Denver, aka the Mile High City, is arguably the best beer city in the country. Home of the Great American Brewers Festival, the Brewers Association, and more breweries and pubs than you can shake a stick at, it’s unarguably in the Top 5 US beer cities. I made my first visit recently for the aforementioned GABF, and in my 5 day trip I visited 6 breweries in Denver and as many taphouses, plus another 3 breweries in Fort Collins, about an hour out of the city. I also attended media events and behind-the-scenes parties put on by the Brewers Association and others, and I learned two things: Denver is an inferior beer city to Portland and that the future of American Craft Beer lies in the progress of craft beer-loving foodies and homebrewers.
One of the highlights of the trip was a media luncheon held by the Brewers Association where we lucked out getting a table with these guys (below: Charlie Papazian, Colorado Gov. John Hickenlooper, Sam Calagione). Here we were treated to an amazing coursed and paired brewers lunch, with every pairing featuring a different brewery and each brewer getting up to the podium to speak about their small brewery, each of them in a different state of play. Kevin Krompton of Epic Ales in Salt Lake City dropped the astounding news that his brewery is running 24/7 to produce between 15,000 and 20,000 barrels a year on just a 10bbl brewhouse. Epic also bottles virtually all of its beer to get around Utah’s stilted alcohol laws.
|left to right: Charlie Papazian, Gov. John Hickenlooper, Sam Calagione
Governor John Hickenlooper gave a great speech about craft brewers’ and drinkers’ associations with politics. Being a Democrat, he didn’t shy away from plugging Obama and, noting that he is not up for reelection, he dropped some partisan humorous disses on the red states, pointing to data that says only 10% of Republicans are craft beer drinkers.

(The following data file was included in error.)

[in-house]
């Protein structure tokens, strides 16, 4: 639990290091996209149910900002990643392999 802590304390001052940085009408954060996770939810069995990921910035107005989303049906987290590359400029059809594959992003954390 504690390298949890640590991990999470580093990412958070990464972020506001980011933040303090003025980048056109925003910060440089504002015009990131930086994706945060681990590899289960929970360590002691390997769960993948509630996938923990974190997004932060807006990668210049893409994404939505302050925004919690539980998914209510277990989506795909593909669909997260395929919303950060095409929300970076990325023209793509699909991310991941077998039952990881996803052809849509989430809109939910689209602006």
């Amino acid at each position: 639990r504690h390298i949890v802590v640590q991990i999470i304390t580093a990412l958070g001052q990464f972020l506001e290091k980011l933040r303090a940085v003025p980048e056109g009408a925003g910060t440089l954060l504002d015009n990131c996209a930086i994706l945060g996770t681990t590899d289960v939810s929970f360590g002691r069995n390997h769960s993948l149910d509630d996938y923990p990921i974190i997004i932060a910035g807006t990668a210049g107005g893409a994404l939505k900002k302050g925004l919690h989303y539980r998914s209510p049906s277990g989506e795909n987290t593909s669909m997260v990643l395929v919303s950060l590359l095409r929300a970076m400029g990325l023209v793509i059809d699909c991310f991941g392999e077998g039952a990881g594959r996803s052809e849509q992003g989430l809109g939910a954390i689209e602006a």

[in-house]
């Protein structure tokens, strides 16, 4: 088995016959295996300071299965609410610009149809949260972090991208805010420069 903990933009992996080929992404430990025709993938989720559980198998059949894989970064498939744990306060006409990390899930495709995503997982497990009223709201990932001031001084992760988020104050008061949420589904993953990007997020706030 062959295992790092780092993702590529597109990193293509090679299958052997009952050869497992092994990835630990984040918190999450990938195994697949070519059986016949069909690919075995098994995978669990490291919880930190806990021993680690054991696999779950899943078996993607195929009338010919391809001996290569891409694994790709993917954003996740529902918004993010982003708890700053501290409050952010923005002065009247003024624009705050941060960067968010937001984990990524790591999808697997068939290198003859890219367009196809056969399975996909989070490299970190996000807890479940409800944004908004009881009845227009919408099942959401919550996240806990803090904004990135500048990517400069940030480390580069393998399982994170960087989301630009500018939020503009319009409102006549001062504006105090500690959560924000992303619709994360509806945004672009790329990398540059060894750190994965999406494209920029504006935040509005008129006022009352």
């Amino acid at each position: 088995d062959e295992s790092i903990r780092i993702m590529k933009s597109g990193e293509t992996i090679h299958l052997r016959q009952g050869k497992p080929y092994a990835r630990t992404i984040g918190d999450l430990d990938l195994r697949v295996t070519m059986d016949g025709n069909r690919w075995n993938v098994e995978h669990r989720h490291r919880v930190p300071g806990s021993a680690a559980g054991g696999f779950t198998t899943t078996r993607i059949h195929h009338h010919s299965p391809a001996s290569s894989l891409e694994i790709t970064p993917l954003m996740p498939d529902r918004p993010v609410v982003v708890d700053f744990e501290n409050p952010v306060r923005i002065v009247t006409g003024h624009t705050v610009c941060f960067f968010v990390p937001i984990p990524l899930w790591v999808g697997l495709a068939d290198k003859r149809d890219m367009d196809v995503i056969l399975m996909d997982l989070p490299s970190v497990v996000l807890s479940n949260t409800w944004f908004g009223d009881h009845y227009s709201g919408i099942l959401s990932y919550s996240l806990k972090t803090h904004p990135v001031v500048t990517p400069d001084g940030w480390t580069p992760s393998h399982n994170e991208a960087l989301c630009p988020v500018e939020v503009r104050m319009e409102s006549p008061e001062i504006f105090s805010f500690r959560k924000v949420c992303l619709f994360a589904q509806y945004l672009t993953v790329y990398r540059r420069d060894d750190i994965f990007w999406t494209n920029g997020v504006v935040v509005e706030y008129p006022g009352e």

|New Belgium’s Kim Jordan speaks at the Media Luncheon
The most revealing talk, though, came from New Belgium Brewing’s founder and president, Kim Jordan, who dropped news that the Brewers Association once considered dropping homebrewers from its ranks. Apparently as the modern brewery boom was starting up, with record numbers of pros joining the Brewers Association’s ranks, there was discussion that it wasn’t the place for amateurs. Some in the board wanted to cast off the homebrewers to let them find their own way. That’s quite a shocking stance, considering the BA’s founder, Charlie Papazian, is the most famous homebrewer of all-time. Fortunately, homebrewing proponents like Kim Jordan demanded better, and they instead spun off the American Homebrewers Association, which exists as its own entity but is tied to and largely ran by the BA. It’s hard to imagine an industry where the homebrewers are not welcomed, today it is quite the opposite, with a large booth at the GABF for the Pro-Am competition entries, all of which are professionally made beers based upon homebrewers’ recipes. As the Pro-Am booth was described to me, it’s all beers inspired by home brewers, to which I remarked, “aren’t they all?”